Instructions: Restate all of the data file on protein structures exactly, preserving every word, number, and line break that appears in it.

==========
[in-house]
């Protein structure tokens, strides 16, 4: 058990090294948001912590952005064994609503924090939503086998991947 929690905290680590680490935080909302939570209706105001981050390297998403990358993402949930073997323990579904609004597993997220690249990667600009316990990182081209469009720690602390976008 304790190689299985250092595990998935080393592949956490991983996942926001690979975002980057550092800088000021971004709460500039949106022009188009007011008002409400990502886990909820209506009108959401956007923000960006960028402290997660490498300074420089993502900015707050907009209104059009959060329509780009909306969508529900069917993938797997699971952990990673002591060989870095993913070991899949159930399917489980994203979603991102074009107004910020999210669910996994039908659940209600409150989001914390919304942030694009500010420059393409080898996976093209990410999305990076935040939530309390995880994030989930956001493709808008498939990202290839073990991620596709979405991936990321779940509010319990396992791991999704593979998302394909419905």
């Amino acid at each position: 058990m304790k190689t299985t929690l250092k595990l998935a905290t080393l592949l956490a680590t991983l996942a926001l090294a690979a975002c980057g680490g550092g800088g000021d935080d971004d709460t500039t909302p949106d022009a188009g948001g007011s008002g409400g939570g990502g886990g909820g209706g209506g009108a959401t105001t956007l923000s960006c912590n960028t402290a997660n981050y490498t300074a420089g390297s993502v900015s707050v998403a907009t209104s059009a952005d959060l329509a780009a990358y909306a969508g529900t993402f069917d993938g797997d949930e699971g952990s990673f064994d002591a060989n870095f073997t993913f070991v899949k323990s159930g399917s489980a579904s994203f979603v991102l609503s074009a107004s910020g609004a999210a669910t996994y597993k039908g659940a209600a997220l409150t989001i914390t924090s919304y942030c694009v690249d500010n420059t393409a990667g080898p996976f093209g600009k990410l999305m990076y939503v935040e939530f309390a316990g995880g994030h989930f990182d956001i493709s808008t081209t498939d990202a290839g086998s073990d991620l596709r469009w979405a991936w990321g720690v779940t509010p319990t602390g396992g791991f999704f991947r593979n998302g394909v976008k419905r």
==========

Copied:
[in-house]
């Protein structure tokens, strides 16, 4: 058990090294948001912590952005064994609503924090939503086998991947 929690905290680590680490935080909302939570209706105001981050390297998403990358993402949930073997323990579904609004597993997220690249990667600009316990990182081209469009720690602390976008 304790190689299985250092595990998935080393592949956490991983996942926001690979975002980057550092800088000021971004709460500039949106022009188009007011008002409400990502886990909820209506009108959401956007923000960006960028402290997660490498300074420089993502900015707050907009209104059009959060329509780009909306969508529900069917993938797997699971952990990673002591060989870095993913070991899949159930399917489980994203979603991102074009107004910020999210669910996994039908659940209600409150989001914390919304942030694009500010420059393409080898996976093209990410999305990076935040939530309390995880994030989930956001493709808008498939990202290839073990991620596709979405991936990321779940509010319990396992791991999704593979998302394909419905």
């Amino acid at each position: 058990m304790k190689t299985t929690l250092k595990l998935a905290t080393l592949l956490a680590t991983l996942a926001l090294a690979a975002c980057g680490g550092g800088g000021d935080d971004d709460t500039t909302p949106d022009a188009g948001g007011s008002g409400g939570g990502g886990g909820g209706g209506g009108a959401t105001t956007l923000s960006c912590n960028t402290a997660n981050y490498t300074a420089g390297s993502v900015s707050v998403a907009t209104s059009a952005d959060l329509a780009a990358y909306a969508g529900t993402f069917d993938g797997d949930e699971g952990s990673f064994d002591a060989n870095f073997t993913f070991v899949k323990s159930g399917s489980a579904s994203f979603v991102l609503s074009a107004s910020g609004a999210a669910t996994y597993k039908g659940a209600a997220l409150t989001i914390t924090s919304y942030c694009v690249d500010n420059t393409a990667g080898p996976f093209g600009k990410l999305m990076y939503v935040e939530f309390a316990g995880g994030h989930f990182d956001i493709s808008t081209t498939d990202a290839g086998s073990d991620l596709r469009w979405a991936w990321g720690v779940t509010p319990t602390g396992g791991f999704f991947r593979n998302g394909v976008k419905r």